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How to declare a global variable in a .js file

I need to set a variable in a script I'm developing as global. How do I do that? Thanks in advance!

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marked as duplicate by James Allardice, icktoofay, HoLyVieR, John Conde, AVD Sep 10 '12 at 2:50

This question has been asked before and already has an answer. If those answers do not fully address your question, please ask a new question.

Declare it in the global execution context (not in the scope of a function):

var x = "hello";

Declare it as an implicit property of the global object (be careful, people may think you've made a mistake and missed the var, and this will throw a reference error in strict mode, so don't use it):

x = "hello";

Declare it as an explicit property of the global object:

window.x = "hello";

Keep in mind that window is specific to the browser environment. If you are working with node a global object that is available in all contexts is global:

global.x = "hello";
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+1 for setting property of global object explicitly. – Tadeck Sep 9 '12 at 22:27
process.x? Did you mean global.x? – gray state is coming Sep 9 '12 at 23:03
@graystateiscoming - I don't know, I haven't used node much. Someone else edited that in. Looking at the docs, I would agree with you. – James Allardice Sep 9 '12 at 23:04
Weird. Yeah, the process object is available globally, but it isn't the global object. The global object is global, which would be equivalent to using window in a browser. – gray state is coming Sep 9 '12 at 23:05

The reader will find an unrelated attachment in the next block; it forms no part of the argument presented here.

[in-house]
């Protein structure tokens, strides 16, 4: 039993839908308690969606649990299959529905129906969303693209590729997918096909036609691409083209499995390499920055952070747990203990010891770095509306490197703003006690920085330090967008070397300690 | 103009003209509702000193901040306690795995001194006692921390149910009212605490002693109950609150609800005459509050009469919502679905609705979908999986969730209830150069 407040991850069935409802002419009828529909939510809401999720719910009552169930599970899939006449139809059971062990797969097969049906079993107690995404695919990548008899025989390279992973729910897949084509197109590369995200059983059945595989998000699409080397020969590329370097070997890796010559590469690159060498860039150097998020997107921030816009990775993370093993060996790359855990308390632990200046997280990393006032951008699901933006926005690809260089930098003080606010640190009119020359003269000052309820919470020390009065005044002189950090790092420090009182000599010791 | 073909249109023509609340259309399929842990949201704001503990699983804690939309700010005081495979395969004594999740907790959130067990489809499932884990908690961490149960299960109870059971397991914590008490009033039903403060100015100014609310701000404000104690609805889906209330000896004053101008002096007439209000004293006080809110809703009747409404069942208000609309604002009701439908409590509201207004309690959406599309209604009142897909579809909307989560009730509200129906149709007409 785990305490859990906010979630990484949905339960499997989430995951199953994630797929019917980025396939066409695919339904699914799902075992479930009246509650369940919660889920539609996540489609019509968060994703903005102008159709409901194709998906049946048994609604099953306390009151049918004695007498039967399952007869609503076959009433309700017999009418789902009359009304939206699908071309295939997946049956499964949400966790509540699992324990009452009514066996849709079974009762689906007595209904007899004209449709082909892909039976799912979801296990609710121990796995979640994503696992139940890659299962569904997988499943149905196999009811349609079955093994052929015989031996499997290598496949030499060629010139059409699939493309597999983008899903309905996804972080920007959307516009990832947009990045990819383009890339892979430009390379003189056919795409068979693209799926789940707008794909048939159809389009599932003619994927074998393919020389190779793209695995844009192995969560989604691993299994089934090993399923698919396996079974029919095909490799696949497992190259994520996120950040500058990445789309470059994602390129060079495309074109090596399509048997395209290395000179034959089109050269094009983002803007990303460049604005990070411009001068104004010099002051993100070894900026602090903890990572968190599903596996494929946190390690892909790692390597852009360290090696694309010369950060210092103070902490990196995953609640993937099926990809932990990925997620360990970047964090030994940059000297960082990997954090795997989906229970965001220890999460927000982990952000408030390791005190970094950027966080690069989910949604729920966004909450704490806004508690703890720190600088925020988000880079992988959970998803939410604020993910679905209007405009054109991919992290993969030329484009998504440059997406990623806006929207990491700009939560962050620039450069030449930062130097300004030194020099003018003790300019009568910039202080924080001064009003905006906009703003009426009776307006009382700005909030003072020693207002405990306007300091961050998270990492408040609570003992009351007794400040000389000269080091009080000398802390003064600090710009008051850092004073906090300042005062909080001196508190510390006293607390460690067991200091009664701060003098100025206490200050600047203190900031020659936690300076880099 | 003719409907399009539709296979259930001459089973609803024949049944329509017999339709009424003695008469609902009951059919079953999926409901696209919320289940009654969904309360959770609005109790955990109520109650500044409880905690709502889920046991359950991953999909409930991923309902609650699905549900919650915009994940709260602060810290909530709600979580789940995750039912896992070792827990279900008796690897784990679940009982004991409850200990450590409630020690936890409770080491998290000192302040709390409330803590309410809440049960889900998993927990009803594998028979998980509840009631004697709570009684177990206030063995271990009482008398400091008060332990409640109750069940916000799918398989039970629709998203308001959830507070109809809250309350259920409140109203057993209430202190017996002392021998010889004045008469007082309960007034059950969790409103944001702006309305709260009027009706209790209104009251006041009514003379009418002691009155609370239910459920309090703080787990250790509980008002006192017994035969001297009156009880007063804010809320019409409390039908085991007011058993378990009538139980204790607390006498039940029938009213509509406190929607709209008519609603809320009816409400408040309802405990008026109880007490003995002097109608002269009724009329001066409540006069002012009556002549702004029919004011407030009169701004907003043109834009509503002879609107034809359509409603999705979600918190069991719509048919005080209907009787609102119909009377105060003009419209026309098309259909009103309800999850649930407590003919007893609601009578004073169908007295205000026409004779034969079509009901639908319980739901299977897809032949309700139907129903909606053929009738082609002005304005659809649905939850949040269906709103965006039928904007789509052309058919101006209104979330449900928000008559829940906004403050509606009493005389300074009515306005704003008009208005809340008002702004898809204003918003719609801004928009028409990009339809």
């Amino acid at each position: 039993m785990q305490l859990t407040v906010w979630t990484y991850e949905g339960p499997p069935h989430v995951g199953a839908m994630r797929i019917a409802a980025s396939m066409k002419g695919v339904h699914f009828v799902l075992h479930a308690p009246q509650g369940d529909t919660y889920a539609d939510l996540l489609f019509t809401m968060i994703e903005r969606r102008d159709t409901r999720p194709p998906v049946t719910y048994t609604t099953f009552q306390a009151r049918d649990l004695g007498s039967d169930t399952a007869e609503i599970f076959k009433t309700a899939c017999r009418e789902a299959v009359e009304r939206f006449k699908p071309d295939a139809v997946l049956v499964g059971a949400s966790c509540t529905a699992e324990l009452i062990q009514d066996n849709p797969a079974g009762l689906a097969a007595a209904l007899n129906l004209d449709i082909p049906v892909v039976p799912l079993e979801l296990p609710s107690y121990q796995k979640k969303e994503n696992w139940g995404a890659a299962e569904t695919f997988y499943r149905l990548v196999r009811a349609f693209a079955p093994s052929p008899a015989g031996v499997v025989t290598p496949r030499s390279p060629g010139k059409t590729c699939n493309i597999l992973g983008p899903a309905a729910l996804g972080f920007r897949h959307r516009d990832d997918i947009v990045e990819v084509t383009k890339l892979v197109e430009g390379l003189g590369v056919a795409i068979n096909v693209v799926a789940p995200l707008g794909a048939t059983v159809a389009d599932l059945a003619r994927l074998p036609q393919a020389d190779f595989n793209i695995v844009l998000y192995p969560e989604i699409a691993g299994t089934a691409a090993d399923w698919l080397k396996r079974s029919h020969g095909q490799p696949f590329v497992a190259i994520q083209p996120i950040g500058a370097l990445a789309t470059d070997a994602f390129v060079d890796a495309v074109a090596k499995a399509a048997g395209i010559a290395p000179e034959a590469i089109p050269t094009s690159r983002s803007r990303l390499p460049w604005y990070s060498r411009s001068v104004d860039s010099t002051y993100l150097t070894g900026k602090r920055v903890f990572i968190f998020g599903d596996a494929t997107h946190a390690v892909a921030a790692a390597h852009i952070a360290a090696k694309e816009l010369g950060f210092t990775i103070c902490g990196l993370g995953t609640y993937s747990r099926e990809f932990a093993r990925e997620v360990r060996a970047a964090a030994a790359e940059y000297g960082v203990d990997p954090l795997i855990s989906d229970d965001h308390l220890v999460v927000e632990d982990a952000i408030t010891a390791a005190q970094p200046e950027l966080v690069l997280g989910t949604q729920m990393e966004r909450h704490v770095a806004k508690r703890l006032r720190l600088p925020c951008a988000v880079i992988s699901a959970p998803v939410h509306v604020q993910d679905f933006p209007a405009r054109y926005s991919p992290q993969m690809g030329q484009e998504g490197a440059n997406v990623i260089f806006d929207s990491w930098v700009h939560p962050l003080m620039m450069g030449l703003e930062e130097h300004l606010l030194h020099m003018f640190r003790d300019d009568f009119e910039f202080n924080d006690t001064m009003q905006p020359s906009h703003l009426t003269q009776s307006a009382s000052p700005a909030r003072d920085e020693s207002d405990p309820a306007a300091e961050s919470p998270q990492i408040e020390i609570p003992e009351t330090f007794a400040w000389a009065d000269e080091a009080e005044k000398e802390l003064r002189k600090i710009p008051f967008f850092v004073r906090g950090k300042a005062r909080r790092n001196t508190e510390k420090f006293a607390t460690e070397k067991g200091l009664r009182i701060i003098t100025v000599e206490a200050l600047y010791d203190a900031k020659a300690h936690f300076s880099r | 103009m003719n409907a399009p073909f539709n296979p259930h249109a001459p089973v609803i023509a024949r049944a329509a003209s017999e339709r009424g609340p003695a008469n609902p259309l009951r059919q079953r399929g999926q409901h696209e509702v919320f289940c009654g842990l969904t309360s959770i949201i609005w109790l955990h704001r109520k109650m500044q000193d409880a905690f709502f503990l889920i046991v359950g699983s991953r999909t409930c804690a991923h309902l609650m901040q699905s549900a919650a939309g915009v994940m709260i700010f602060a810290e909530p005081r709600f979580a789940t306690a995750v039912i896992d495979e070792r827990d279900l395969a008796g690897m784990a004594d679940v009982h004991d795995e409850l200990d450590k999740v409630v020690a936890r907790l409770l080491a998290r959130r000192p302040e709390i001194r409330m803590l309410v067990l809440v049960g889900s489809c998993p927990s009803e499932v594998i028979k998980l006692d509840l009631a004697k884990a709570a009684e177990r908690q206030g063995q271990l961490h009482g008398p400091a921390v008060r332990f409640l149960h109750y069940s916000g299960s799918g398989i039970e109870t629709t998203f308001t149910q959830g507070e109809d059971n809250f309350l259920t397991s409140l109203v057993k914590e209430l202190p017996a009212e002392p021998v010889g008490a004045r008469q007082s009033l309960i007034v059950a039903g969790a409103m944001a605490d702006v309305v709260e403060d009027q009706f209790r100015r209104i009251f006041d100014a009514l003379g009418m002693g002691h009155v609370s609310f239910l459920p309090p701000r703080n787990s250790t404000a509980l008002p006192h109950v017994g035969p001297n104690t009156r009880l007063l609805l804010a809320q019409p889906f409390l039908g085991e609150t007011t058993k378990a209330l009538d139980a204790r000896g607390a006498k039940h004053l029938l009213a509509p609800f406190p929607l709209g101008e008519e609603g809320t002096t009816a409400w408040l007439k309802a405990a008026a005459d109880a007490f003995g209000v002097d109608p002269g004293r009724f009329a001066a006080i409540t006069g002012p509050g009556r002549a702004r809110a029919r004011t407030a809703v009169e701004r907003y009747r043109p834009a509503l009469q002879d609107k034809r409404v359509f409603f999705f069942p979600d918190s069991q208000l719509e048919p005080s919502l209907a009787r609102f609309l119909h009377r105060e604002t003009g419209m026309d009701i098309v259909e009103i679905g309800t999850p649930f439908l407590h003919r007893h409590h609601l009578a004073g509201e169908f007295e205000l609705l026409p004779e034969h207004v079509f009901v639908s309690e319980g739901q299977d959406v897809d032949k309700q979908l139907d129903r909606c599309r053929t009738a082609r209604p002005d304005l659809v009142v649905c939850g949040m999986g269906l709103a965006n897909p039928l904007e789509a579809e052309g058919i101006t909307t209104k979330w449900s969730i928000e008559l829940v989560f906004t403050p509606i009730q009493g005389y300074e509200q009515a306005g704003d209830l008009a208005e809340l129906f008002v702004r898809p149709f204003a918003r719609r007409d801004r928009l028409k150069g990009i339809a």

@graystateiscoming - Thanks, I'll update it. I keep meaning to spend time playing around with node, but never seem to find the time! – James Allardice Sep 9 '12 at 23:06

Just define a variable outside any function:

var myGlobalVariable = 42;

Just don't go overboard on global variables as it will make your code harder to read and debug.

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Like this

var myGlobal = 2;

function xyz()
  //can access myGlobal here

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While this is correct, it's a poor practice to declare global variable this way. What is usually recommended is that you explicitly do it with window.myGlobal = 2;. It's a lot more clear that you are defining something global and not accidentally leaking something in the global scope. – HoLyVieR Sep 9 '12 at 22:19
@codingbiz I think that your code is correct and isn't a poor practice, so you shouldn't have a -1. Then, you have my +1 – Oriol Sep 9 '12 at 22:42
@Oriol I can't see much difference from mine and [Lee Taylor]'s answer but I got -1. Thanks. :) – codingbiz Sep 9 '12 at 22:46

There's a good article on Javascript scope here - basically anything defined outside is accessible inside, but not vice versa.

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